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Acid Rain

Chemistry Of Precipitation

The acidity of an aqueous solution is measured as its concentration of hydrogen ions (H+). The pH scale expresses this concentration in logarithmic units to the base 10, ranging from very acidic solutions of pH 0, through the neutral value of pH 7, to very alkaline (or basic) solutions of pH 14. It is important to recognize that a one-unit difference in pH (for example, from pH 3 to pH 4) implies a 10-fold difference in the concentration of hydrogen ions. The pHs of some common solutions include: lemon juice, pH 2; table vinegar, pH 3; milk, pH 6.6; milk of magnesia, pH 10.5.

As just noted, an acidic solution, strictly speaking, has a pH less than 7.0. However, in environmental science the operational definition of acidic precipitation is a pH less than 5.65. This is the pH associated with the weak solution of carbonic acid (H2CO3) that forms when water droplets in clouds are in chemical equilibrium with carbon dioxide (CO2), an atmospheric gas with a concentration of about 360 ppm (parts per million; this is a unit of concentration).

Water in precipitation contains a mixture of positively charged ions (or cations) and negatively charged ions (or anions). The most abundant cations are usually hydrogen (H+), ammonium (NH4+), calcium (Ca2+), magnesium (Mg2+), and sodium (Na+), while the major anions are sulfate (SO42-), chloride (Cl-), and nitrate (NO3-). The principle of conservation of electrochemical neutrality of aqueous solutions states that the total number of cation charges must equal that of anions, so the net electrical charge is zero. Following from this principle, the quantity of H+ in an aqueous solution is related to the difference in concentration of the sum of all anions, and the sum of all cations other than H+.

Data for the chemistry of precipitation in a region experiencing severe acid rain are available from Hubbard Brook, New Hampshire, where one of the world's best long-term studies of this phenomenon has been undertaken. The average pH of precipitation at Hubbard Brook is 4.2, and H+ accounts for 71% of the total amount of cations, and SO42- and NO3- for 87% of the anions. Therefore, most of the acidity of precipitation at Hubbard Brook occurs as dilute sulfuric and nitric acids. The SO42- is believed to originate from SO2 emitted from power plants and industries, and oxidized by photochemical reactions in the atmosphere to SO42-. The NO3- originates with emissions of NOx (i.e., NO and NO2) gases from these sources and automobiles. Not surprisingly, air masses that pass over the large emission sources of Boston and New York produce storms with the highest concentrations of H+, SO42-, and NO3- at Hubbard Brook.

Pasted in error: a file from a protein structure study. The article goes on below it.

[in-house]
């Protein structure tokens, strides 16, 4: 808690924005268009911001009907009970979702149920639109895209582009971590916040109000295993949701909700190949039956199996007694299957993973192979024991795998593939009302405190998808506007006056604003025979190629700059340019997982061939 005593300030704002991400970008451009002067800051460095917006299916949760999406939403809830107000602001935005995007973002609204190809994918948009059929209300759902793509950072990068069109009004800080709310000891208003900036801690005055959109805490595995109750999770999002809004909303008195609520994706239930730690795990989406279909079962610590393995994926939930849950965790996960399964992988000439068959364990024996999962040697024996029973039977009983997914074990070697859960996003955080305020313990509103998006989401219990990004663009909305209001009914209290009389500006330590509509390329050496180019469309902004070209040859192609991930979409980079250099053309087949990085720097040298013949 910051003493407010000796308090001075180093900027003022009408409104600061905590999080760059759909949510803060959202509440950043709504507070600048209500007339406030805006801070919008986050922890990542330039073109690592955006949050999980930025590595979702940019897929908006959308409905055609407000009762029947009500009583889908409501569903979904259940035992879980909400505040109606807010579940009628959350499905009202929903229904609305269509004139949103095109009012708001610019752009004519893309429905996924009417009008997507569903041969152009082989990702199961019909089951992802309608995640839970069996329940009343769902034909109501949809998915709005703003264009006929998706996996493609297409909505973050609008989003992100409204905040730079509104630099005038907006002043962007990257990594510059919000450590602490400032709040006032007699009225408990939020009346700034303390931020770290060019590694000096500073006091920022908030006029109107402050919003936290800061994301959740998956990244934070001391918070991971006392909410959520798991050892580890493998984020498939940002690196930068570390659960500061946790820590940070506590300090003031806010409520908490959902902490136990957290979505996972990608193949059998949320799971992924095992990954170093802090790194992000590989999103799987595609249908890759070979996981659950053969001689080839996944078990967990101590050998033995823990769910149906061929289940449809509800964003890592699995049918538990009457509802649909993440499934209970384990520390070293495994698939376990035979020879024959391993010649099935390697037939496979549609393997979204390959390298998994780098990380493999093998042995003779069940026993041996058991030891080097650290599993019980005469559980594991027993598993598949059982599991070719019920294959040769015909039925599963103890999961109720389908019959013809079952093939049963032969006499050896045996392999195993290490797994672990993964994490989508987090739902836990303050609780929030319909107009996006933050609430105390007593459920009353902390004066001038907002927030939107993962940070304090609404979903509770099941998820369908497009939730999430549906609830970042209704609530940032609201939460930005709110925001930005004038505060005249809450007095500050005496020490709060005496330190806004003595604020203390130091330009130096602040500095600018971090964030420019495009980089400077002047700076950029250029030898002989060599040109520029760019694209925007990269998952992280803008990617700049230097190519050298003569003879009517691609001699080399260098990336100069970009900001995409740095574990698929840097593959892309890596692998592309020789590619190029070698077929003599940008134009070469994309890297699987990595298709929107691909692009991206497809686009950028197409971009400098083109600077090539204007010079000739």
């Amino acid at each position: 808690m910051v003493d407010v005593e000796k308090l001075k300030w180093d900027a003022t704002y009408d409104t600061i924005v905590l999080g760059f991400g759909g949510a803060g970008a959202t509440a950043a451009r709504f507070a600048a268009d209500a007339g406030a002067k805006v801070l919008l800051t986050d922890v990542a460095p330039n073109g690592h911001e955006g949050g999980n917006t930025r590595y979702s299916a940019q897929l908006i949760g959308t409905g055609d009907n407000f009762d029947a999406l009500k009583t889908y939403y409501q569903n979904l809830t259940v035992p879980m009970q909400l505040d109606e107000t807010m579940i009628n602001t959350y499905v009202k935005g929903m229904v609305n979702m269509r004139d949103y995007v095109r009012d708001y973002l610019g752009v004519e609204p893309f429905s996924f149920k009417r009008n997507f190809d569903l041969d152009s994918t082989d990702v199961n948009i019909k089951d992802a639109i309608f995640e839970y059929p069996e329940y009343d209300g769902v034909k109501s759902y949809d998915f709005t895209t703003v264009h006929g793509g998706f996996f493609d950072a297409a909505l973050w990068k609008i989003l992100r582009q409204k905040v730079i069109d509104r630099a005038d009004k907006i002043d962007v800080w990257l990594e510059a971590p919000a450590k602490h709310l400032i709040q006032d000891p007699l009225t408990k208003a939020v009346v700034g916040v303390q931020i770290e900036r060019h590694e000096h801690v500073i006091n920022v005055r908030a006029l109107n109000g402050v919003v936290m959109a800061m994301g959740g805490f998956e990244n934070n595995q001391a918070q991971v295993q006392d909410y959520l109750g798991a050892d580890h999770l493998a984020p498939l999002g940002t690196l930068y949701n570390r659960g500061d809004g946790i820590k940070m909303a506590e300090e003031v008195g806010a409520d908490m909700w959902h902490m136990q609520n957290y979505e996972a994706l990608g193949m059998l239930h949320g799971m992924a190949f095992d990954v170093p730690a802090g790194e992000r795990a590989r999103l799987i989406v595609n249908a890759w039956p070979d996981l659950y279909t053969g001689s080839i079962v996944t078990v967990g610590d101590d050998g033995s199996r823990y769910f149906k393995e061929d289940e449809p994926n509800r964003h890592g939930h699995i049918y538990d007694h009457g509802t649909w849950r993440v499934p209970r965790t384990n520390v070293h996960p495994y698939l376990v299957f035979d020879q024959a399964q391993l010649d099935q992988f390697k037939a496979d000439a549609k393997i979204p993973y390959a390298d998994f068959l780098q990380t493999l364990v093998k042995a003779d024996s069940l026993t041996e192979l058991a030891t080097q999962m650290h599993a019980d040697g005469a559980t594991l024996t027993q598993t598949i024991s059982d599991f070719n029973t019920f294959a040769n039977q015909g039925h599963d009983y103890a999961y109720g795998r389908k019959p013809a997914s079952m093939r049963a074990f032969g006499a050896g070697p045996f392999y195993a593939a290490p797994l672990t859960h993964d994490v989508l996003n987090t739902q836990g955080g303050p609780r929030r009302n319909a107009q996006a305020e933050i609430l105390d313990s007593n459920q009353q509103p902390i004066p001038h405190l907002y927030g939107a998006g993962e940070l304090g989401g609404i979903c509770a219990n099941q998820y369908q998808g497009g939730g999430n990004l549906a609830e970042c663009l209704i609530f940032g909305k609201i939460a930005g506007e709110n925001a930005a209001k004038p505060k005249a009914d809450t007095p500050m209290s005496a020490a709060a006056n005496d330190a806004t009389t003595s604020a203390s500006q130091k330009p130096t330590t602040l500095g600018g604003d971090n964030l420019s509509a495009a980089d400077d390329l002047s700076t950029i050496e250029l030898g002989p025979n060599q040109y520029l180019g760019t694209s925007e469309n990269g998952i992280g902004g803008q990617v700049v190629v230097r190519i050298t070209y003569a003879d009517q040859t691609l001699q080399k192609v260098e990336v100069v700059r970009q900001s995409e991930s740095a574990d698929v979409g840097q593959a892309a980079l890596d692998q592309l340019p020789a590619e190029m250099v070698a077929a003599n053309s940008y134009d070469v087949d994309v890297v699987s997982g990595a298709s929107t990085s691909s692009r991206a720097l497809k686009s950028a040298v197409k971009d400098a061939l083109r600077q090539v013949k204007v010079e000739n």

Regions differ greatly in their precipitation chemistry. This can be demonstrated using data for precipitation chemistry monitored during a study in eastern Canada. The village of Dorset in southern Ontario is close to large sources of emission of SO2 and NOx. On average, the precipitation at Dorset is highly acidic at pH 4.1, and the large concentrations of SO42- and NO3- suggest that the acidity is caused by dilute sulfuric and nitric acids. In comparison, the Experimental Lakes Area (ELA) is in a remote landscape in northwestern Ontario that is infrequently affected by polluted air masses. The ELA site has a less acidic precipitation (average pH 4.7) and smaller concentrations of SO42- and NO3- than at Dorset. Another site near the Atlantic Ocean in Nova Scotia receives air masses that pass over large sources of emissions in New England and southeastern Canada. However, by the time Nova Scotia is reached much of the acidic SO42- and NO3- have been removed by prior rain-out, and the precipitation is only moderately acidic (pH 4.6). Also, because Nova Scotia is influenced by the ocean, its precipitation chemistry is characterized by high concentrations of Na+ and Cl-. Finally, Lethbridge in southern Alberta is in a prairie landscape, and its precipitation is not acidic (average pH 6.0) because of the influence of calcium-rich, acid-neutralizing dusts blown into the atmosphere from agricultural fields.

In some places, fog moisture can be especially acidic. For example, fogwater at coastal locations in New England can be as acidic as pH 3.0-3.5. At high-elevation locations where fog is frequent there can be large depositions of cloudwater and acidity. At a site in New Hampshire where fog occurs 40% of the time, cloudwater deposition to a conifer forest is equivalent to 47% of the water input by rain and snow, and because of its large concentrations of some chemicals, fog deposition accounted for 62% of the total inputs of H+, and 81% of those of SO42- and NO3-.

Additional topics

Science EncyclopediaScience & Philosophy: 1,2-dibromoethane to AdrenergicAcid Rain - Atmospheric Deposition, Chemistry Of Precipitation, Spatial Patterns Of Acidic Precipitation, Dry Deposition Of Acidifying Substances